An open, cloud-based infrastructure is quickly becoming an integral standard for businesses across industries, especially in the case of hospitality. Although hotels may have been historically slow to adopt new technology, forward-thinking brands are leveraging cutting-edge software to streamline operations, increase their revenues, and enhance their guests' experience.
Although upgrading your tech might seem like a simple task, the process of vetting and selecting a technology vendor can prove to be a complicated process. This is because legacy platforms were historically reluctant to integrating with external partners or applications, making cross-platform communication difficult, if not impossible. Because open-APIs were not widespread, a hotel's data became siloed in different platforms, with any integration coming at a steep cost to the hotelier. Even further, it's important to remember that not all technology partnerships are created equal, and hoteliers should future-proof their brand by selectively working with vendors who have their best interests in mind.
Application Program Interfaces, better known as APIs, are found within a hotel's digital network of programs. These interfaces allow various hospitality platforms and applications to connect and communicate with each other. An open API creates an operational ecosystem in which data can be shared across platforms and touch-points, ensuring hoteliers can access a unified, amalgamated view of guest data, rather than various, siloed captures. Data silos are especially problematic for hoteliers, as they often contribute to wasted resources, inefficiencies and inhibited productivity 一 all of which can negatively affect the guest experience. If one application doesn't have access to valuable data from another department, a number of risks arise:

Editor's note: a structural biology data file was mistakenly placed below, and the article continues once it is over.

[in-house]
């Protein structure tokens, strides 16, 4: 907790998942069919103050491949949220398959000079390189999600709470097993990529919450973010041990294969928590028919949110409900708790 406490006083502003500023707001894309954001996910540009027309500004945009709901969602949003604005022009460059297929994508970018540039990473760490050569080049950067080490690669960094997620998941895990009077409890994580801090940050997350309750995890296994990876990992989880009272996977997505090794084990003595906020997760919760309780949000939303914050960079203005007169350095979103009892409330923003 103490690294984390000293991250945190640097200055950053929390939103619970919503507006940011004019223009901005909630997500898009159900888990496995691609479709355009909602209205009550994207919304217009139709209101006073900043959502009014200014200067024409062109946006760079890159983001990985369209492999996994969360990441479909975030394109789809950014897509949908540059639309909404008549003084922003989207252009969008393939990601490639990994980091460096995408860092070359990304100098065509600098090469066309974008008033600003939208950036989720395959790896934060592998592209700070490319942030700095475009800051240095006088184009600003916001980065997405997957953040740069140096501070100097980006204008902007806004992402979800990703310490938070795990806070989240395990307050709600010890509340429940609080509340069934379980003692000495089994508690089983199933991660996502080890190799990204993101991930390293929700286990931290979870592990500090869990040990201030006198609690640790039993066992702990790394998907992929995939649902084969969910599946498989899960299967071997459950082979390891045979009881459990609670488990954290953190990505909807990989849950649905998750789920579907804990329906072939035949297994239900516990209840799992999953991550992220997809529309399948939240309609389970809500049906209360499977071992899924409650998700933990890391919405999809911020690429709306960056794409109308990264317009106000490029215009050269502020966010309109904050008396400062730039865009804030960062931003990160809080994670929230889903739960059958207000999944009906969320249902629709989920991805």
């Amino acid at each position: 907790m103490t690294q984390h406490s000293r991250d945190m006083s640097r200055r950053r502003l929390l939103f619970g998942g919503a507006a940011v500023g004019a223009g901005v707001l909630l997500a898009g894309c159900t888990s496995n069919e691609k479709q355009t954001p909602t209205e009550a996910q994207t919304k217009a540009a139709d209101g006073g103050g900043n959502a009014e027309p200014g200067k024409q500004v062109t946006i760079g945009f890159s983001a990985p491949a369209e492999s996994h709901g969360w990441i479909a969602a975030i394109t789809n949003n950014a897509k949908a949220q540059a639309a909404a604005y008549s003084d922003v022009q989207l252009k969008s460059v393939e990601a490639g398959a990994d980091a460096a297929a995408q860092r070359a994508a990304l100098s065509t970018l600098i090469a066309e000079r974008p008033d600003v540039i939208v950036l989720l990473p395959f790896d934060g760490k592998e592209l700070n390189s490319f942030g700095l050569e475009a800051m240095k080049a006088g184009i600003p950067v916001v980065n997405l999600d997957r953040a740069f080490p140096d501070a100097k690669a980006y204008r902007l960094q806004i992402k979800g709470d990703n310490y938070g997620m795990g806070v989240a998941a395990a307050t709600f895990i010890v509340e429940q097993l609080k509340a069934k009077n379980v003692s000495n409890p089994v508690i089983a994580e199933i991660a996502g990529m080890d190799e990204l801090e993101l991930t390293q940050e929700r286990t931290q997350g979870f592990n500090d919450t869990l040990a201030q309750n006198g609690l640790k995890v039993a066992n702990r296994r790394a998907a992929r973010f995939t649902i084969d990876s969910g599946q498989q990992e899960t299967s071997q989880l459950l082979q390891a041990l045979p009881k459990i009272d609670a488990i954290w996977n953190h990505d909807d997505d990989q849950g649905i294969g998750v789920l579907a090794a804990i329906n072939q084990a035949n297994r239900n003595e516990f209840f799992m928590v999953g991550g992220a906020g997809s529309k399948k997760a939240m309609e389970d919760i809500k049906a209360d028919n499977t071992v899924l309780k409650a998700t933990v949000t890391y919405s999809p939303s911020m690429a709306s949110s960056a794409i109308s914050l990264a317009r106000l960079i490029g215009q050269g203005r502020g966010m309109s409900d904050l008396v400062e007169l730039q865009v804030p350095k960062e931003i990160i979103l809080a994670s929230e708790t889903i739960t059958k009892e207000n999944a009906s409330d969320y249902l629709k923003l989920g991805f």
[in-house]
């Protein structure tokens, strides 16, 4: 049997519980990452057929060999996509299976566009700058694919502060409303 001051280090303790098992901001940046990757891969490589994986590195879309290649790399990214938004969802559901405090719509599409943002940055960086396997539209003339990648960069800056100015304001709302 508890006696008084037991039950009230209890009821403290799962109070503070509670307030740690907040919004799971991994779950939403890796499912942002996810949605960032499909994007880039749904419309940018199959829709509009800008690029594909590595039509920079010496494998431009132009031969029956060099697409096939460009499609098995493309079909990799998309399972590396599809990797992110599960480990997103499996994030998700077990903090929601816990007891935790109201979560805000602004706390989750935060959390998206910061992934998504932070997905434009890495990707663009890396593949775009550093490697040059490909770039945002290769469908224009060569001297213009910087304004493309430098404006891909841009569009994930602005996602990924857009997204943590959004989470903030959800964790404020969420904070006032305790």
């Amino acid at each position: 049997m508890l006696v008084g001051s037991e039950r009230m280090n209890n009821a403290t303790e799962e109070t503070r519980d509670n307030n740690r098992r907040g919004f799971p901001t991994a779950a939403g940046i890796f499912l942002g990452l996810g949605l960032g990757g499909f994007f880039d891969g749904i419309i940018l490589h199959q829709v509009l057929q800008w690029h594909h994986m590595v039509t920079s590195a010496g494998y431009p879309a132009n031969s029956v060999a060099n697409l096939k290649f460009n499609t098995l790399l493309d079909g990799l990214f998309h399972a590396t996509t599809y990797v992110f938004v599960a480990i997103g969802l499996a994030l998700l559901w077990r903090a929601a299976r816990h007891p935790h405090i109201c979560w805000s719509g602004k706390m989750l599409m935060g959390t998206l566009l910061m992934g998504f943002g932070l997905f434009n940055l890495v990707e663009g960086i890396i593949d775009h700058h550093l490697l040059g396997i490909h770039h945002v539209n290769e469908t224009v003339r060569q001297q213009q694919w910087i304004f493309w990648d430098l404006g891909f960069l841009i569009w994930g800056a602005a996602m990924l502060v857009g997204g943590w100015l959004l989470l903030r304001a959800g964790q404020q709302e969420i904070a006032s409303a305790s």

Ultimately, hoteliers require systems that are able to share and synchronize pertinent guest information such as stay data and preferences, rates, reservations, revenue management and reporting, and so on. Even if all of these systems come from different vendors and providers, they need to be able to communicate and share information. Fortunately, APIs are finally trending towards a more open and accessible infrastructure, ensuring hoteliers have uninhibited access to data streamlined across applications, and enhanced cross-platform functionality. From an operational standpoint, this is an integral shift in the right direction.
Amongst other API integration benefits are the options for mobile development, partnering and partner onboarding opportunities, a decrease in time to market for new products, an ability to maintain a competitive technological advantage, compliance with regulatory requirements, and future-proofing a business through a focus on innovation.
An API-first approach lets hotels to connect disparate systems and go beyond the limitations of traditional legacy platforms. Hotels ultimately won't benefit from applications that do not play well with others, especially as they look to scale and add new platforms to their operational stack.